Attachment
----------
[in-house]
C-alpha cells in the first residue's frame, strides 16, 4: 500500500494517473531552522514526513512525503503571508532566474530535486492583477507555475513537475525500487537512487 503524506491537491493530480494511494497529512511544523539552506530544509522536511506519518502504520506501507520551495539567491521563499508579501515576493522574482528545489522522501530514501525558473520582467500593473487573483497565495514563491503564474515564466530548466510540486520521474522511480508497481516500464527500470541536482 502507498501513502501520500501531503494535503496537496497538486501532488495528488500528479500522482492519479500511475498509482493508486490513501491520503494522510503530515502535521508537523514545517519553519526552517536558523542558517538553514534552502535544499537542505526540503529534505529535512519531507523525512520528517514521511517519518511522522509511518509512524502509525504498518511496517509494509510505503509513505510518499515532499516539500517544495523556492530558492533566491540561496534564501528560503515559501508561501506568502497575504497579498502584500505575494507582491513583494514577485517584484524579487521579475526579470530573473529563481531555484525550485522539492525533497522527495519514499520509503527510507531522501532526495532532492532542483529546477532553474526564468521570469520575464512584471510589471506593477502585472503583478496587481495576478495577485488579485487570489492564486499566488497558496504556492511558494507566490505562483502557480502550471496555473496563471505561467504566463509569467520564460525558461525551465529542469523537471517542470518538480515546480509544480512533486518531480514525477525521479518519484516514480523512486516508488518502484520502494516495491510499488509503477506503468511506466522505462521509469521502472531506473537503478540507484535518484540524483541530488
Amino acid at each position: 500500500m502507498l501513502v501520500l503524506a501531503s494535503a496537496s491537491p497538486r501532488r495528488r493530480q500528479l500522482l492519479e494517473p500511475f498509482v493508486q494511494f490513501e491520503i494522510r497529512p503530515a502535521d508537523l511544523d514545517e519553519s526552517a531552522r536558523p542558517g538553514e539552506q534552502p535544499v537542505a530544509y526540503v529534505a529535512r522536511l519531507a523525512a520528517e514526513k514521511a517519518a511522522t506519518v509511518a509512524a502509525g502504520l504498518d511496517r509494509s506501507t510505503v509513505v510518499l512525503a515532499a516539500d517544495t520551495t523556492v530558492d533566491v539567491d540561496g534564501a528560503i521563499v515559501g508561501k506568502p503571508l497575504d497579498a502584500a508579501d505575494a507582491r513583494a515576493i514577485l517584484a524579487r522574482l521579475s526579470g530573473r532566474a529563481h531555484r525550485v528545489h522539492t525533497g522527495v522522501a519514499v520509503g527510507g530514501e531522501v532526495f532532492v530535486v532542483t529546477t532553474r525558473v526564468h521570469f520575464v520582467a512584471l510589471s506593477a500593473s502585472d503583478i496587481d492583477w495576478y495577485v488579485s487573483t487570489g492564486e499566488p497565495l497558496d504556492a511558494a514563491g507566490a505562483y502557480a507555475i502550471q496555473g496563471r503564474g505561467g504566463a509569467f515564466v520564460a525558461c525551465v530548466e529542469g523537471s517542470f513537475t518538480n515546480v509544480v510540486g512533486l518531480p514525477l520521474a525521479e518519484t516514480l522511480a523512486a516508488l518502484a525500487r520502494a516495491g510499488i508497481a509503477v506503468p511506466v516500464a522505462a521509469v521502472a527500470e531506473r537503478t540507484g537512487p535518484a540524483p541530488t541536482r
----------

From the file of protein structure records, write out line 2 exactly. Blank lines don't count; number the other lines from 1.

C-alpha cells in the first residue's frame, strides 16, 4: 500500500494517473531552522514526513512525503503571508532566474530535486492583477507555475513537475525500487537512487 503524506491537491493530480494511494497529512511544523539552506530544509522536511506519518502504520506501507520551495539567491521563499508579501515576493522574482528545489522522501530514501525558473520582467500593473487573483497565495514563491503564474515564466530548466510540486520521474522511480508497481516500464527500470541536482 502507498501513502501520500501531503494535503496537496497538486501532488495528488500528479500522482492519479500511475498509482493508486490513501491520503494522510503530515502535521508537523514545517519553519526552517536558523542558517538553514534552502535544499537542505526540503529534505529535512519531507523525512520528517514521511517519518511522522509511518509512524502509525504498518511496517509494509510505503509513505510518499515532499516539500517544495523556492530558492533566491540561496534564501528560503515559501508561501506568502497575504497579498502584500505575494507582491513583494514577485517584484524579487521579475526579470530573473529563481531555484525550485522539492525533497522527495519514499520509503527510507531522501532526495532532492532542483529546477532553474526564468521570469520575464512584471510589471506593477502585472503583478496587481495576478495577485488579485487570489492564486499566488497558496504556492511558494507566490505562483502557480502550471496555473496563471505561467504566463509569467520564460525558461525551465529542469523537471517542470518538480515546480509544480512533486518531480514525477525521479518519484516514480523512486516508488518502484520502494516495491510499488509503477506503468511506466522505462521509469521502472531506473537503478540507484535518484540524483541530488